5 LGBTQ+ Scientists to celebrate this Pride – Ellie McFarlane

As pride month comes to an end, let’s look at 5 LGBTQ+ scientists that we should be celebrating!


  1. Florence Nightingale: 1820 – 1910

British nurse in command of nursing British and allied soldiers during the Crimean war. Her night rounds spent caring for wounded soldiers led to her being known as ‘The Lady with the Lamp’. She established the first science-based nursing school in St Thomas’ Hospital which is now part of King’s College London. She was a great statistician, once described as “a true pioneer in the graphical representation of statistics”. She made great contributions to sanitation in hospitals and worked to pass a Public Health Bill to require owners of existing properties to pay for connection to mains drainage.


  1. Bruce Voeller: 1934 – 1994

Voeller, an American biologist, was one of the first AIDS researchers. He founded the use of a certain drug as a spermicide (locally acting non-hormonal contraceptive) and topical virus transmission preventative. He established a foundation to research into the prevention of STD transmission and also researched the reliability of certain brands of contraceptive in preventing the spread of disease.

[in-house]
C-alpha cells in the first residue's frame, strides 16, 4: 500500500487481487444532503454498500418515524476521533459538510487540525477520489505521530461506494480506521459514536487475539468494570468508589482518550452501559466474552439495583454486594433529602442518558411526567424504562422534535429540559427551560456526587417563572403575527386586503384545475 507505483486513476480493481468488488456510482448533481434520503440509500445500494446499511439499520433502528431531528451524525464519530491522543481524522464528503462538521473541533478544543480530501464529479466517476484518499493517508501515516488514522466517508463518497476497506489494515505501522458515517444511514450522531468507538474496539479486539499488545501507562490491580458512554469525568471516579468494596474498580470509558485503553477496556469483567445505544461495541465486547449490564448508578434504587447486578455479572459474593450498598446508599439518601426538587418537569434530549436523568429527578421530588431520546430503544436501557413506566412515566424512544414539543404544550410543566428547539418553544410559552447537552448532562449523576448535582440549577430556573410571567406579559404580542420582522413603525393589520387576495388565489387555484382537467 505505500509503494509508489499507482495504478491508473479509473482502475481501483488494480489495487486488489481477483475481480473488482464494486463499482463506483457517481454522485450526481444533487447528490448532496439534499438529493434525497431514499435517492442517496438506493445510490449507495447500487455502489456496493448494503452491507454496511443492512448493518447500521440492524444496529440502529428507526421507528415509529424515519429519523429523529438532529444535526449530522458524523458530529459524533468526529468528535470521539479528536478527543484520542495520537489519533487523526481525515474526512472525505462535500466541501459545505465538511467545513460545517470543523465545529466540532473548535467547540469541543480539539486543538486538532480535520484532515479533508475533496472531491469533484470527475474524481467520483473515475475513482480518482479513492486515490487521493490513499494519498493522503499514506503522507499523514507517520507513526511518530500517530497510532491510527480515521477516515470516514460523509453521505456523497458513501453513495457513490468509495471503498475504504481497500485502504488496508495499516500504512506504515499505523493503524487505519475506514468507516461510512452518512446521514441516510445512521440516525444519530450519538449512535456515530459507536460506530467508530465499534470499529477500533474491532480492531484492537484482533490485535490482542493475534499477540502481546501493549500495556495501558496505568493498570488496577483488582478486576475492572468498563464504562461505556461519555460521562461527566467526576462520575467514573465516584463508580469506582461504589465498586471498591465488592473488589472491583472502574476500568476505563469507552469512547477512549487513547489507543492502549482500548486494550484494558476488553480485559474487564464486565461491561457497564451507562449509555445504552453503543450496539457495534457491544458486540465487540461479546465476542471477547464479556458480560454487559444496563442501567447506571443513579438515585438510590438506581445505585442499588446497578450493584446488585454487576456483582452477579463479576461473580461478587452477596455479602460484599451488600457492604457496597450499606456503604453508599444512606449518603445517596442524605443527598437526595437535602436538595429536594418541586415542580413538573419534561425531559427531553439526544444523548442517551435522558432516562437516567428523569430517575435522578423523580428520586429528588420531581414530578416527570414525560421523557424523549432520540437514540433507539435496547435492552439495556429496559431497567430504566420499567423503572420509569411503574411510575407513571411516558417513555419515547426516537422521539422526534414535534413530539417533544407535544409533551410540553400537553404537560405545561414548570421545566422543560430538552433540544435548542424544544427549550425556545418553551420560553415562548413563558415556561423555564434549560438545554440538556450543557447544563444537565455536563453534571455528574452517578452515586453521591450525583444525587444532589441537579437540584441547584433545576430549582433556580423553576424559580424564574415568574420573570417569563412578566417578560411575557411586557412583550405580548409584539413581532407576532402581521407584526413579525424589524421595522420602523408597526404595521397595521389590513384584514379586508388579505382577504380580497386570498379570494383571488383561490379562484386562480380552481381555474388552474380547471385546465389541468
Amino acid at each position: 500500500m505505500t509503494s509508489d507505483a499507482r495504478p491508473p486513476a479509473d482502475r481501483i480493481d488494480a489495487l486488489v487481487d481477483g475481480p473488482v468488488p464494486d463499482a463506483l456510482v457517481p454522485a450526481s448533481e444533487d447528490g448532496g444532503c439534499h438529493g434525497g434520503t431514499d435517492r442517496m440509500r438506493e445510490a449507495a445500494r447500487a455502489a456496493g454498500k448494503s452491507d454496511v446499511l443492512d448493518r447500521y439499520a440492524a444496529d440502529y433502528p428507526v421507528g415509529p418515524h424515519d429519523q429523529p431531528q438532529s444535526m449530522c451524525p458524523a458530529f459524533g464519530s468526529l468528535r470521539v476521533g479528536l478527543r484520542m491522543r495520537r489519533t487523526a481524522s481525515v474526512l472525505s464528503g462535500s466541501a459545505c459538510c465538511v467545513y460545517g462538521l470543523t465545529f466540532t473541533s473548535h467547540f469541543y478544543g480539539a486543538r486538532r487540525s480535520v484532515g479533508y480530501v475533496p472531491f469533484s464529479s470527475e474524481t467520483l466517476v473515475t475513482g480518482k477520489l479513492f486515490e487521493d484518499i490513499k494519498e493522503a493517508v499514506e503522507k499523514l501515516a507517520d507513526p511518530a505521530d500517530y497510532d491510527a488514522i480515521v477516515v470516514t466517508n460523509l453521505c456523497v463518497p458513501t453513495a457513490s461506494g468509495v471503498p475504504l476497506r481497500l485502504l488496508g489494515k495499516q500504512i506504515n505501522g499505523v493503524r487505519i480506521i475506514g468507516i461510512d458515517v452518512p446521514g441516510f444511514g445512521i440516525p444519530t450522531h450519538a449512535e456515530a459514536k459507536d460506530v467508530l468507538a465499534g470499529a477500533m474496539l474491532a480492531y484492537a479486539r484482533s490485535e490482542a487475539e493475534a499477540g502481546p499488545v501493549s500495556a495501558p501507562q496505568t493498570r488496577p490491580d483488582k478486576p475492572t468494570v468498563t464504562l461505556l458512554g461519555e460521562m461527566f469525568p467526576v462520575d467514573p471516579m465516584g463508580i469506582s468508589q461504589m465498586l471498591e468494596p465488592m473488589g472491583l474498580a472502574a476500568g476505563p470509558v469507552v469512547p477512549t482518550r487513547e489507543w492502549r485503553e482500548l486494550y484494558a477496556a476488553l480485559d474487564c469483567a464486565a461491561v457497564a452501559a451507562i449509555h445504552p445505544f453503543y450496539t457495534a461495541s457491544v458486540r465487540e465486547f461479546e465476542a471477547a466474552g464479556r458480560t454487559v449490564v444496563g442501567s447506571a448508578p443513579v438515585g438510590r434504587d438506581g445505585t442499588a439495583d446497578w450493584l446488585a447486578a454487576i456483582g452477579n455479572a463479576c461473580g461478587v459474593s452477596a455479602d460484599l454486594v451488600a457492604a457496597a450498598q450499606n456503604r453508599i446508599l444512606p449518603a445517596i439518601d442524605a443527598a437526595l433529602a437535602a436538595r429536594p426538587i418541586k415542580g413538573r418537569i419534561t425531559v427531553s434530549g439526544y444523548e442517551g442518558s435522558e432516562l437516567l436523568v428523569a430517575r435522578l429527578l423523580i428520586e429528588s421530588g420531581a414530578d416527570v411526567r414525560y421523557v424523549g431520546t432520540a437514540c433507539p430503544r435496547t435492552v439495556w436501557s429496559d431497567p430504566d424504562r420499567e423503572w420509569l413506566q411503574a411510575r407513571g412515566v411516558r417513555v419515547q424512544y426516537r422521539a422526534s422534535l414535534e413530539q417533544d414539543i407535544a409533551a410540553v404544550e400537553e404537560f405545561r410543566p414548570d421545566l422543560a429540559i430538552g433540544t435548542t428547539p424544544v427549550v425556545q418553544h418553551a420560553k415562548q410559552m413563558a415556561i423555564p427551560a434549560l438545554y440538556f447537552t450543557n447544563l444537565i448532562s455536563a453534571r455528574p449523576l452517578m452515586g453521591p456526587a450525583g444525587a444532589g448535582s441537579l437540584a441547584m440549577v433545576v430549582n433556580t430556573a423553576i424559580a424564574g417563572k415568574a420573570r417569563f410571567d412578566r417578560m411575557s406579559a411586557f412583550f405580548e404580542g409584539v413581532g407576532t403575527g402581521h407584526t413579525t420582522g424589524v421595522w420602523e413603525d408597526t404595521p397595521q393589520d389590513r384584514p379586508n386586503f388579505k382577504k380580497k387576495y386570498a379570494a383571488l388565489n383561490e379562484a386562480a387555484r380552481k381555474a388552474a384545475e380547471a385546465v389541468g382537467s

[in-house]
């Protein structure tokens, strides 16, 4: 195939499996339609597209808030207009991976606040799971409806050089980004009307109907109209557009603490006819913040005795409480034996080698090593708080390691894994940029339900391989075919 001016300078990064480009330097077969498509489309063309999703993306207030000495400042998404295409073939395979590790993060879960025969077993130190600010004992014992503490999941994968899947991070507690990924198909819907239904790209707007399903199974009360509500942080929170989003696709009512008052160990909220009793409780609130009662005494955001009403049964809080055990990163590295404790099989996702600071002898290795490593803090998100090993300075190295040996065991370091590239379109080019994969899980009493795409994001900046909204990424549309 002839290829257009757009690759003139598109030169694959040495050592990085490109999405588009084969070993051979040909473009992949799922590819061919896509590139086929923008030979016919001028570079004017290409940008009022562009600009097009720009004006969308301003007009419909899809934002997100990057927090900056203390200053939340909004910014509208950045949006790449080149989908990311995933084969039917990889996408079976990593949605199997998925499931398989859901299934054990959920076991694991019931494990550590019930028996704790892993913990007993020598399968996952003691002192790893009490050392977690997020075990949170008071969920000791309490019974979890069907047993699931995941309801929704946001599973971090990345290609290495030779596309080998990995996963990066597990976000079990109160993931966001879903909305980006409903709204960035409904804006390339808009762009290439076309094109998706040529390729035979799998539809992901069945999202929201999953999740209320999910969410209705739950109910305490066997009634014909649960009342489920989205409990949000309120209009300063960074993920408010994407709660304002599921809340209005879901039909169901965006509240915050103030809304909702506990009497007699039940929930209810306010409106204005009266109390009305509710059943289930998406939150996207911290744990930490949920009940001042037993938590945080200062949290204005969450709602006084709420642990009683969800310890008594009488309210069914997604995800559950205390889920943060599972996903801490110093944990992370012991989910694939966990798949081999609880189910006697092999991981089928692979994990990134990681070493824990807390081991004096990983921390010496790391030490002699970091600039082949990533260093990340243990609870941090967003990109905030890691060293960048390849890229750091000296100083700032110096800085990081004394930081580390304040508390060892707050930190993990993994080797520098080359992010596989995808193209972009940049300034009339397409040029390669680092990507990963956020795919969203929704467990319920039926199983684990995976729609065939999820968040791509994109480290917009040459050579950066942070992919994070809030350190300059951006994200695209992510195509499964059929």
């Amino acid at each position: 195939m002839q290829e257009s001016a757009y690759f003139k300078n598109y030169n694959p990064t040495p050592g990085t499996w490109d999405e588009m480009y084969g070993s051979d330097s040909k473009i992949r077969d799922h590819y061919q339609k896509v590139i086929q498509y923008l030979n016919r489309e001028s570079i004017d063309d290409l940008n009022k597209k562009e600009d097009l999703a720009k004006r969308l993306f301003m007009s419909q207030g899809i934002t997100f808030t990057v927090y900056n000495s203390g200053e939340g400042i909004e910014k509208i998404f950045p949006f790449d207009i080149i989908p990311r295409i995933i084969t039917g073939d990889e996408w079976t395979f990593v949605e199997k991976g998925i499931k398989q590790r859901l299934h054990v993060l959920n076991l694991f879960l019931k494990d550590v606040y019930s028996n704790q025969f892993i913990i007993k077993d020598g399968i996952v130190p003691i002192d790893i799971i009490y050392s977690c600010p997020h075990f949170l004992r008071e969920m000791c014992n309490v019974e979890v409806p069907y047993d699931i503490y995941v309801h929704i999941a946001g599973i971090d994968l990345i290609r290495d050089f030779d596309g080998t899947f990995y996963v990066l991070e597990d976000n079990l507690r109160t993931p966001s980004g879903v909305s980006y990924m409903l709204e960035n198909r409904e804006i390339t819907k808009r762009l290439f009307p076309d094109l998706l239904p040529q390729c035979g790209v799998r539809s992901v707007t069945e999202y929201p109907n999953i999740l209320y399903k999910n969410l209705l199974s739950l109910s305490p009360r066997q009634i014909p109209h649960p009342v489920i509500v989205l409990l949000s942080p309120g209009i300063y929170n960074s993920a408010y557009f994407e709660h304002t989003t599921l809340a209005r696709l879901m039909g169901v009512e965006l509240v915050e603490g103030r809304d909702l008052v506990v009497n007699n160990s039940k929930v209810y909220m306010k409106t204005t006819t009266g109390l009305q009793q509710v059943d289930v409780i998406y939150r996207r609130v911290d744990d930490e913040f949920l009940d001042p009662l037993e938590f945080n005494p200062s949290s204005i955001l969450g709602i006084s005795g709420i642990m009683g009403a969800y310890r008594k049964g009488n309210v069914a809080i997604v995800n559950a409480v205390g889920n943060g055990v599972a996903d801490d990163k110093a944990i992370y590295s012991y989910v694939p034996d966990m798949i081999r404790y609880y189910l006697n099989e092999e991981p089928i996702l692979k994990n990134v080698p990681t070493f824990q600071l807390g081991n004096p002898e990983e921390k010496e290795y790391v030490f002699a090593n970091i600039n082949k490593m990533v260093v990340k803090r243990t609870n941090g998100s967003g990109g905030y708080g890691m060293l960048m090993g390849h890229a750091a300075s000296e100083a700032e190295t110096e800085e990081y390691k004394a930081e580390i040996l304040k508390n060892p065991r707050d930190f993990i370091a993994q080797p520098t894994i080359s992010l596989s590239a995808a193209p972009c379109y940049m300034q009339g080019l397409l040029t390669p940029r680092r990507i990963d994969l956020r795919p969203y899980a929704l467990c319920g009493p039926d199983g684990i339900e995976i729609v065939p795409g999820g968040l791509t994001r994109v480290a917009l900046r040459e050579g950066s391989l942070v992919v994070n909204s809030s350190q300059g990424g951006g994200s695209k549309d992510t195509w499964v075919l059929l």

1. Sean Whelan: 1967 – Present

A British-American virologist who identified the cellular protein used as a receptor for the Ebola virus, and identified the ribosome as a possible target for antiviral drugs. In February 2020, Whelan was recognized as the LGBTQ+ Scientist of the Year 2020 by the National Organization of Gay and Lesbian Scientists and Technical Professionals.


  1. Sara Josephine Baker: 1873 – 1945

Baker was an American physician involved in the identification of ‘Typhoid Mary’. She was a consultant to many child health organisations and, during her tenure in New York, the city achieved the lowest infant mortality rate in any American or European city during the 1910’s.


  1. Carolyn R. Bertozzi: 1966 – Present

Known for founding the field of bioorthoganol chemistry. This involves designing chemical reactions that can take place in complex biological environments. The reactions must be able to take place in the presence of varying functional groups and water, whilst having minimal impact on the biology itself. This new field has led to a greater understanding of glycosylation, adding functional groups to antibodies and allows scientists to start asking big, exciting questions like, “Can pharmaceuticals be synthesised inside the cells?”.


“Cancer cells and zebrafish replaced round-bottom flasks.” The Future of Bioorthogonal Chemistry, Neal K. Devaraj, ACS Central Science 2018 4 (8), 952-959